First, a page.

....

Chapter 20 POST SCRIPT

“One of the first duties of the physician is to educate the masses not to take medicine.”

William Osler, M.D. (circa 1910)

 

Xanax is just one of a long line of medications sold to the public as a new, safe, miracle drug which in reality is of dubious long term therapeutic value and comes with extraordinary side effects, particularly dependency. I think that it is safe to say that there never has been and never will be a mood/mind altering drug that does not cause dependency.

 

SSRIs, the supposedly nonaddicting alternative to benzodiazepines are now known to cause serious withdrawal syndromes. Right now, the latest, newest category of supposedly nonaddicting psychiatric medication are the antipsychotics, such as Abilify, Zyprexa, Risperdal and Seroquel prescribed casually for depression, anxiety and insomnia. My limited experience with antipsychotic withdrawal has taught me that these drugs have complex and powerful withdrawal reactions of their own which are poorly understood.

 

The issue of prolonged withdrawal deserves more careful attention. Withdrawal is thought of as a series of symptoms that occur for a week or two after stopping a drug while it washes out of a person’s system. If, however, it is a cluster of symptoms persisting for a year or two after stopping a drug, then a more accurate description of the phenomenon would be a neurotoxic effect and not a withdrawal effect. While it is fairly easy to make a report to the FDA about a drug’s side effects, there is no way to report symptoms of a withdrawal reaction and no way to report a prolonged withdrawal reaction. Most medication education has come directly or indirectly from pharmaceutical companies who are unlikely to carefully study the long term adverse reactions of a drug that they promote.

 

It is important for the patient to realize that tolerance, dependency and side effects are most likely going to occur with any psychiatric drug, not just Xanax, and to take this into consideration before committing to a course of treatment with psychiatric medication.

This is not medical advice. Discuss any decisions about your medical care with a knowledgeable medical practitioner.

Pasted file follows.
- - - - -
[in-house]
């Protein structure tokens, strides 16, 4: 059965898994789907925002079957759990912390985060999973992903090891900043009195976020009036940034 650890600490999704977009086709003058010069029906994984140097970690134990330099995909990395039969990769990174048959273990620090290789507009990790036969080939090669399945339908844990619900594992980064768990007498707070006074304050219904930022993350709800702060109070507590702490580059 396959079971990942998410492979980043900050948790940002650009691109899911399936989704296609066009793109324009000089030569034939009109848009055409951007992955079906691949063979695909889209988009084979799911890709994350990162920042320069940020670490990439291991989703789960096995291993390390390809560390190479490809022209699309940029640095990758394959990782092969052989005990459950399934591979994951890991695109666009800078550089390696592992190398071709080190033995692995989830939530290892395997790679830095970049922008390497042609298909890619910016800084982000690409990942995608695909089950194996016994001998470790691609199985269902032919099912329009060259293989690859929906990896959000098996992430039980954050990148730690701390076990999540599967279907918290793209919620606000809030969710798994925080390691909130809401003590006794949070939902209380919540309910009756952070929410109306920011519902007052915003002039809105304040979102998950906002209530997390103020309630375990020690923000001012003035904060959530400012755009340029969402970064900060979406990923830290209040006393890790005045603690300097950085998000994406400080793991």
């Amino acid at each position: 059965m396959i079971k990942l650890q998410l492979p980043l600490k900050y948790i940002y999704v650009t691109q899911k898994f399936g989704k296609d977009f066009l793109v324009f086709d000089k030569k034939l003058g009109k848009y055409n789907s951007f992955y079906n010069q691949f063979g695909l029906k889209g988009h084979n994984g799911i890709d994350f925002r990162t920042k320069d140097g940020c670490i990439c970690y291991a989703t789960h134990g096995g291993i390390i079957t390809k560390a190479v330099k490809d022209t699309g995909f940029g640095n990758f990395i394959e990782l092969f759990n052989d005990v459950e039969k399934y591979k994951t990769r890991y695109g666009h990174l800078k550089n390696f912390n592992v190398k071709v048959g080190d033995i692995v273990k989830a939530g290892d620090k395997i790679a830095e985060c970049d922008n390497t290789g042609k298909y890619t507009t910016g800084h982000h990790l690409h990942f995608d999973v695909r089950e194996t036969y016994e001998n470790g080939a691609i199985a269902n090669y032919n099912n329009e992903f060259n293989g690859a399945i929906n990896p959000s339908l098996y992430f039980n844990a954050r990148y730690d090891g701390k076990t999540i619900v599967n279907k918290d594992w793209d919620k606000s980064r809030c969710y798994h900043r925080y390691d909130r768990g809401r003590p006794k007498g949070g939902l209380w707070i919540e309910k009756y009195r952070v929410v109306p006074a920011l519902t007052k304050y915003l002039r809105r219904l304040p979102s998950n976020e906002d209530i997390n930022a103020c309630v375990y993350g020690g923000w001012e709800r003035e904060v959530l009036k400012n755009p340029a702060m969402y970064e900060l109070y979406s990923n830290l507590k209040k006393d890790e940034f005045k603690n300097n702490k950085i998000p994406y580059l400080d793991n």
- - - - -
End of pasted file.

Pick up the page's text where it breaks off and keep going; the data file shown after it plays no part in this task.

"It has become appallingly obvious that our technology has surpassed our humanity." -- Albert Einstein

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Thanks, Alto, just what I was wondering about. Interesting.

2005 St John's Wort / 2006-2012 Lexapro 20mg, 2 failed attempts to stop, tapered over 4.5 months in early 2012

January 2013 started Sertraline, over time worked up to 100mg

July 2014 Sertraline dropped from 100mg to 75mg, held for six months, slower tapering until 2019 22 Dec 3.2mg

2020 Sertraline 19 Jan 3.1mg, 26 Jan 3.0mg; 1 Mar 2.9, 7 Mar 2.8, May (some drops here) 24 May 2.5, May 29 2.4, June 21 2.3, June 28 2.2mg,  July 4 2.1mg, July 24 (or maybe a bit before) 2mg, early Nov switched to home made suspension; 29 Nov 1.8mg; approx 25 Dec 1.6mg)

2021 Some time in about Jan/Feb realised my dosing was off and as probably on more like 1.8mg and possible mixing error in making suspension; doses after 10 Feb accurate; 10 Feb 1.6mg; 7 Mar 1.4

 

My thread here at SA: https://www.survivingantidepressants.org/topic/1775-bubbles/page/17/

CurrentSertraline: 7 Mar 1.4mg / Armour Thyroid / endless allergy meds, erg

 

 

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This is scaring the crap out of me. Maybe I should scrap my long-term plan to withdraw from Lexapro? I've been taking ADs (SSRI or SNRI) almost continuously for 20 years. Oh god how I wish I could go back and start this whole thing over so I could do it right.

 

Sparrow

2009-2011: tapered off Trazodone, Namenda, Lamictal, Dextroamphetamine, Zyprexa; cold-turkeyed Pristiq; reduced Lexapro dose 50%.
On clonazepam since 2004, 0.5 - 1.0 mg daily PRN. Three failed (too rapid) partial tapers, 2010 - 2011.
Dec. 2011 - March 2013: Tapered off 0.5 mg clonazepam (Klonopin)

August 2013: Switched to liquid escitalopram (Lexapro) and began tapering from 10 mg.

January 2014: 4.5 mg escitalopram

March 2014: One year off benzos

May 2014: 3.0 mg escitalopram

June 2014: severe depression, updosed to 4.0 mg

Sept 1, 2014: 2.7 mg

Dec 7, 2014: Can't get below 2.5 mg without unbearable symptoms. Doing an extended hold (I hope)

March 2015: TWO YEARS POST-BENZO

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Barbarannamated

Dr. Shipko is a very wise man. I admire his willingness to state in writing what other physicians are afraid to admit, maybe even to themselves.

Pristiq tapered over 8 months ending Spring 2011 after 18 years of polydrugging that began w/Zoloft for fatigue/general malaise (not mood). CURRENT: 1mg Klonopin qhs (SSRI bruxism), 75mg trazodone qhs, various hormonesLitigation for 11 years for Work-related injury, settled 2004. Involuntary medical retirement in 2001 (age 39). 2012 - brain MRI showing diffuse, chronic cerebrovascular damage/demyelination possibly vasculitis/cerebritis. Dx w/autoimmune polyendocrine failure.<p>2013 - Dx w/CNS Sjogren's Lupus (FANA antibodies first appeared in 1997 but missed by doc).

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Yeah, I knew that part would be scary, Sparrow. But it's actually something that's long been suspected about antidepressants -- the longer you're on them, the harder it is to get off them.

 

What he's saying is the cases of prolonged antidepressant withdrawal syndrome he's seen have been associated with long-term use. He's not saying prolonged withdrawal syndrome is inevitable for people who have been taking antidepressants long-term.

 

We have people here who have successfully gone off long-term antidepressants.

 

(Note that he's caved in and is using the term "prolonged withdrawal syndrome." We've debated for years about that.)

This is not medical advice. Discuss any decisions about your medical care with a knowledgeable medical practitioner.